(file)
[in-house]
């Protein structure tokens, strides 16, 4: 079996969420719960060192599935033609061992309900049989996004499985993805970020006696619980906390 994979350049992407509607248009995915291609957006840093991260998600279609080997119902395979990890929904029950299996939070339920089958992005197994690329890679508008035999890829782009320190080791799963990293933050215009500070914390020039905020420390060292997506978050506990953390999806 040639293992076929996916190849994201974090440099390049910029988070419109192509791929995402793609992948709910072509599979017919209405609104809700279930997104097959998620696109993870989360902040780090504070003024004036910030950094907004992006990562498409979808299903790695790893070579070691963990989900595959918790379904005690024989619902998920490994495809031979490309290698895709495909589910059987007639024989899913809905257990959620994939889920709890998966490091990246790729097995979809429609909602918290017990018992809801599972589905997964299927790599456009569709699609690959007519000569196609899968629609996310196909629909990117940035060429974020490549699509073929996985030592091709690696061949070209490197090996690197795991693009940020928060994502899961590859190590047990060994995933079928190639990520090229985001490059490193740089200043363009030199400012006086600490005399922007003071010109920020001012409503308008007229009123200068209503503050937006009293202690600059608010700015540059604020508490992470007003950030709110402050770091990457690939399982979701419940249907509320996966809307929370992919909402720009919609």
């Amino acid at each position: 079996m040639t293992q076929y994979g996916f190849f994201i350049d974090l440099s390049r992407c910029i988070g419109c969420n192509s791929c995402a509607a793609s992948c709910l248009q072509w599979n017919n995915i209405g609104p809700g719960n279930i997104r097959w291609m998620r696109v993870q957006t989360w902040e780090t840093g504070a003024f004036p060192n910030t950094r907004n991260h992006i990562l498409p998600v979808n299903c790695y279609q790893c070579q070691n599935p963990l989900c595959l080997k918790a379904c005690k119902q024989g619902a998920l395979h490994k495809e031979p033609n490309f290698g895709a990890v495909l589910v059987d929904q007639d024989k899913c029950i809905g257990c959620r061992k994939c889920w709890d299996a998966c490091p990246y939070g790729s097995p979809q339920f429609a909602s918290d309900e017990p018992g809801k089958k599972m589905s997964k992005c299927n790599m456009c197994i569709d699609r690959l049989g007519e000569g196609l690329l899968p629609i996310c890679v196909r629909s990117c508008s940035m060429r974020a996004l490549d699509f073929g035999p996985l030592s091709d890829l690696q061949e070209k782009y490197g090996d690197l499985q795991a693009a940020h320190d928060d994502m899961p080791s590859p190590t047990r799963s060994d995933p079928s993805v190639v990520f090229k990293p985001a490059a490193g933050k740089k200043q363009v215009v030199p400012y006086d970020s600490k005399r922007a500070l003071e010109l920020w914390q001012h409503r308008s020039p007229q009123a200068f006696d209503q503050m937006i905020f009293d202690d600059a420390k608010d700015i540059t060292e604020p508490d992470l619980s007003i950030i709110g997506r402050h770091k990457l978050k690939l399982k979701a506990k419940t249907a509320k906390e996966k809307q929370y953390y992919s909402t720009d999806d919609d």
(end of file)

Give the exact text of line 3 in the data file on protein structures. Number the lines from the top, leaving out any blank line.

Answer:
């Amino acid at each position: 079996m040639t293992q076929y994979g996916f190849f994201i350049d974090l440099s390049r992407c910029i988070g419109c969420n192509s791929c995402a509607a793609s992948c709910l248009q072509w599979n017919n995915i209405g609104p809700g719960n279930i997104r097959w291609m998620r696109v993870q957006t989360w902040e780090t840093g504070a003024f004036p060192n910030t950094r907004n991260h992006i990562l498409p998600v979808n299903c790695y279609q790893c070579q070691n599935p963990l989900c595959l080997k918790a379904c005690k119902q024989g619902a998920l395979h490994k495809e031979p033609n490309f290698g895709a990890v495909l589910v059987d929904q007639d024989k899913c029950i809905g257990c959620r061992k994939c889920w709890d299996a998966c490091p990246y939070g790729s097995p979809q339920f429609a909602s918290d309900e017990p018992g809801k089958k599972m589905s997964k992005c299927n790599m456009c197994i569709d699609r690959l049989g007519e000569g196609l690329l899968p629609i996310c890679v196909r629909s990117c508008s940035m060429r974020a996004l490549d699509f073929g035999p996985l030592s091709d890829l690696q061949e070209k782009y490197g090996d690197l499985q795991a693009a940020h320190d928060d994502m899961p080791s590859p190590t047990r799963s060994d995933p079928s993805v190639v990520f090229k990293p985001a490059a490193g933050k740089k200043q363009v215009v030199p400012y006086d970020s600490k005399r922007a500070l003071e010109l920020w914390q001012h409503r308008s020039p007229q009123a200068f006696d209503q503050m937006i905020f009293d202690d600059a420390k608010d700015i540059t060292e604020p508490d992470l619980s007003i950030i709110g997506r402050h770091k990457l978050k690939l399982k979701a506990k419940t249907a509320k906390e996966k809307q929370y953390y992919s909402t720009d999806d919609d």